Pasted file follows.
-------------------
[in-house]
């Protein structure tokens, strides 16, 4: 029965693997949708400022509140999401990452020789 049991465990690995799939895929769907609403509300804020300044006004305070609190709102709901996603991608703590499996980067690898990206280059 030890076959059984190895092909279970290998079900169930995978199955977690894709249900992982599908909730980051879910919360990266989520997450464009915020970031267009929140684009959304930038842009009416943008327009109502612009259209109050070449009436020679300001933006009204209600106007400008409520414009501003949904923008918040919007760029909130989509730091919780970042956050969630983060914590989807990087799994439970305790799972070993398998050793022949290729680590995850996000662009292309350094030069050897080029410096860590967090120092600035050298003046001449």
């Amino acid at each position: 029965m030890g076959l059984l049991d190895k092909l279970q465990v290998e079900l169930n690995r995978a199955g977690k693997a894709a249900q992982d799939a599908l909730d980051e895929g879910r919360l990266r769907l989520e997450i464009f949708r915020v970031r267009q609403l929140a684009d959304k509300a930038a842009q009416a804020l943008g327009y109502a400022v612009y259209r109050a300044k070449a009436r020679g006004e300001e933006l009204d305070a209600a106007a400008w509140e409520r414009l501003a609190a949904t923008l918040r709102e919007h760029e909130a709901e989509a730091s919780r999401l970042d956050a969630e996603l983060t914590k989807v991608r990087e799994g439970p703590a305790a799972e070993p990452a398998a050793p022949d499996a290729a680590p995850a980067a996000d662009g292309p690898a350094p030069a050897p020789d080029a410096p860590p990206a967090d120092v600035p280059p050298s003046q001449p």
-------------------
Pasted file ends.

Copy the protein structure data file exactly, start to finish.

[in-house]
């Protein structure tokens, strides 16, 4: 029965693997949708400022509140999401990452020789 049991465990690995799939895929769907609403509300804020300044006004305070609190709102709901996603991608703590499996980067690898990206280059 030890076959059984190895092909279970290998079900169930995978199955977690894709249900992982599908909730980051879910919360990266989520997450464009915020970031267009929140684009959304930038842009009416943008327009109502612009259209109050070449009436020679300001933006009204209600106007400008409520414009501003949904923008918040919007760029909130989509730091919780970042956050969630983060914590989807990087799994439970305790799972070993398998050793022949290729680590995850996000662009292309350094030069050897080029410096860590967090120092600035050298003046001449």
């Amino acid at each position: 029965m030890g076959l059984l049991d190895k092909l279970q465990v290998e079900l169930n690995r995978a199955g977690k693997a894709a249900q992982d799939a599908l909730d980051e895929g879910r919360l990266r769907l989520e997450i464009f949708r915020v970031r267009q609403l929140a684009d959304k509300a930038a842009q009416a804020l943008g327009y109502a400022v612009y259209r109050a300044k070449a009436r020679g006004e300001e933006l009204d305070a209600a106007a400008w509140e409520r414009l501003a609190a949904t923008l918040r709102e919007h760029e909130a709901e989509a730091s919780r999401l970042d956050a969630e996603l983060t914590k989807v991608r990087e799994g439970p703590a305790a799972e070993p990452a398998a050793p022949d499996a290729a680590p995850a980067a996000d662009g292309p690898a350094p030069a050897p020789d080029a410096p860590p990206a967090d120092v600035p280059p050298s003046q001449p």